Friday, December 16, 2011

Mission Accomplished 3

So, the war in Iraq has ended.


In all honesty, the "news" that Pres. Obama has withdrawn all but a few thousand garrison troops from Iraq, being touted as the "end of the Iraq War" has been met with chirping crickets. Not because the war hasn't mattered. Not because Americans don't care about the troops. Not because we are an ignorant, lazy rabble. We've been down this road before. Who can forget this?

Then there was the announcement by Pres. Obama that a large number of troops were being brought home.

Two years ago.

I'm sorry, but this "ending" is not only redundant, it seems . . . anti-climactic. For one thing, there are many people in the United States who refuse to admit they were lied to. From Pres. George W. Bush through most folks in his Administration responsible. Remember Condi's warning about "mushroom clouds"? Who can forget Colin Powell disgracing himself and the United States before the entire world at the United Nations? Then, there was Donald Rumsfeld, insisting at a press conference that the US knew where those pesky WMDs were - north, south, east, and west of Baghdad! - which was a marvelous way of implying they were both everywhere and nowhere. That there were actually none, zero, zip, zilch, that this was known since 1998, and publicized pretty widely . . . well who would dare call the entire foreign policy establishment of an American Administration a bunch of liars?

Well, anyone paying attention, for one thing.

A whole lot of people, tens and perhaps even hundreds of thousands, are dead. More displaced; the exodus of Iraq's small but historically significant Christian community is almost completely unremarked upon. The destruction of the physical infrastructure has yet to be repaired.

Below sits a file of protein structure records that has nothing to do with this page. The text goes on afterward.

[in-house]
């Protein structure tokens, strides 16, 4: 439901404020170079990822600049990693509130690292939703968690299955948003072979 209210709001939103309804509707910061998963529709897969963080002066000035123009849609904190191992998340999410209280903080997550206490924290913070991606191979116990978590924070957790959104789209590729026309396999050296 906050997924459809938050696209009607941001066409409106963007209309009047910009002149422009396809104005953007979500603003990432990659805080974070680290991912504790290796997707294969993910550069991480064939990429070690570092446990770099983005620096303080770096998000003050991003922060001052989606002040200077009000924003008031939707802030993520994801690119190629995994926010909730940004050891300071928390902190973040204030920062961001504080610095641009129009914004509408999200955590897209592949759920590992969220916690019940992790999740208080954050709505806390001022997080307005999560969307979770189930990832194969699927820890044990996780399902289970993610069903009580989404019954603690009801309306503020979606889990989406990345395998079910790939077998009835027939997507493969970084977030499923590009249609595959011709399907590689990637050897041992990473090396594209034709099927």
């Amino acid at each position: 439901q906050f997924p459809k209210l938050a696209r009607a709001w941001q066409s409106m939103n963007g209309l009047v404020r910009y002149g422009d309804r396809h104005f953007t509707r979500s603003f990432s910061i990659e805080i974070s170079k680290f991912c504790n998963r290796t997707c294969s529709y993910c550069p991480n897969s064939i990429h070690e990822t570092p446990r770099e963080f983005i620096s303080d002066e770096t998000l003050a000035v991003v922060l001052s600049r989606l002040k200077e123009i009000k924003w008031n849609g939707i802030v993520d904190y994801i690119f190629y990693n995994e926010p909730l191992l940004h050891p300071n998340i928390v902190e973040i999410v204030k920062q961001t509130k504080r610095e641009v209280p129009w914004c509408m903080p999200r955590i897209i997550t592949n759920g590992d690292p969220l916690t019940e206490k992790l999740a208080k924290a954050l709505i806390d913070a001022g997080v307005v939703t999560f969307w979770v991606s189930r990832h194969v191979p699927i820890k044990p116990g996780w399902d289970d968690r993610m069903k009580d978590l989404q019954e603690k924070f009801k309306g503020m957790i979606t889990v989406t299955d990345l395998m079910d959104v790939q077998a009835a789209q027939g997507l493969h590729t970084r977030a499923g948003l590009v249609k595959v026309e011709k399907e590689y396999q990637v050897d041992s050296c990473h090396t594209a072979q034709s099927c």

The physical, mental, and moral toll upon the American military won't be paid until we admit, first of all, that such exist. Considering the way the previous Administration treated wounded vets, we have years of catching up to do. Considering it seems nearly impossible to talk about the corrosive effects dehumanizing our enemies has had on some folks in the military, how is it possible to address, for example, the more than occasional reports of our troops simply murdering civilians? I think a whole lot of thanks needs to go to military legal teams who investigate and prosecute these crimes when they occur; yet, like so much else surrounding this whole episode, we just don't talk about it all that much.

Since before the whole thing began, we haven't really talked about it. We didn't discuss whether or not we should invade Iraq. We were told we had to. Then, we were told we were going to. Then, we were told we had to stay. And stay. And stay. The reasons kept changing, the rationale always shifting. At the end of the day, erasing all the lies and 9/11 bloody shirt waving, there seemed no good reason. A whole lot of people are dead, a country lies in physical, social, and political ruin, and our troops are coming back home amid an uneasy silence because no one, either those in charge, those who fought, or we who have had to watch have wrestled with the reality that the whole thing has been a horrendous crime. Those in charge will never face legal sanction. Our troops, who have done their jobs to the best of their abilities, by and large, aren't coming home to ticker-tape parades and long speeches.

The whole thing has stunk, and the dearth of serious discussion leaves me feeling that nothing good has come of these past 8 years. It was all preventable. It is just . . . sad.

Virtual Tin Cup

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